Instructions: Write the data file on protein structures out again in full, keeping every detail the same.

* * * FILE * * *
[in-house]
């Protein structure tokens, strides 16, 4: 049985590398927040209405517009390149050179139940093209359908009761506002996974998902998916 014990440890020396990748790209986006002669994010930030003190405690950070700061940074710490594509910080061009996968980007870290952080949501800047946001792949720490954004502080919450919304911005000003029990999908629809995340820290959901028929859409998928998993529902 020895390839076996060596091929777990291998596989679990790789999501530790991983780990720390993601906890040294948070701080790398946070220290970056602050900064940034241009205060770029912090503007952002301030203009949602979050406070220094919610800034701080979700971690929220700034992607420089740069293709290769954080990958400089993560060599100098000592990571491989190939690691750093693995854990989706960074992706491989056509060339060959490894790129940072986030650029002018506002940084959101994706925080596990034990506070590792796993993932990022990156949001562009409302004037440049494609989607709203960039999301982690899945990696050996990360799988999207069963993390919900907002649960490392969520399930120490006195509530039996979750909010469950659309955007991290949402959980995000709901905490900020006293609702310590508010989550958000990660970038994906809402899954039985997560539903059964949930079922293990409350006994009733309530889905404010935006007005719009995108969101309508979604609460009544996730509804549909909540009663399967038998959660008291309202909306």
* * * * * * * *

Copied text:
[in-house]
């Protein structure tokens, strides 16, 4: 049985590398927040209405517009390149050179139940093209359908009761506002996974998902998916 014990440890020396990748790209986006002669994010930030003190405690950070700061940074710490594509910080061009996968980007870290952080949501800047946001792949720490954004502080919450919304911005000003029990999908629809995340820290959901028929859409998928998993529902 020895390839076996060596091929777990291998596989679990790789999501530790991983780990720390993601906890040294948070701080790398946070220290970056602050900064940034241009205060770029912090503007952002301030203009949602979050406070220094919610800034701080979700971690929220700034992607420089740069293709290769954080990958400089993560060599100098000592990571491989190939690691750093693995854990989706960074992706491989056509060339060959490894790129940072986030650029002018506002940084959101994706925080596990034990506070590792796993993932990022990156949001562009409302004037440049494609989607709203960039999301982690899945990696050996990360799988999207069963993390919900907002649960490392969520399930120490006195509530039996979750909010469950659309955007991290949402959980995000709901905490900020006293609702310590508010989550958000990660970038994906809402899954039985997560539903059964949930079922293990409350006994009733309530889905404010935006007005719009995108969101309508979604609460009544996730509804549909909540009663399967038998959660008291309202909306």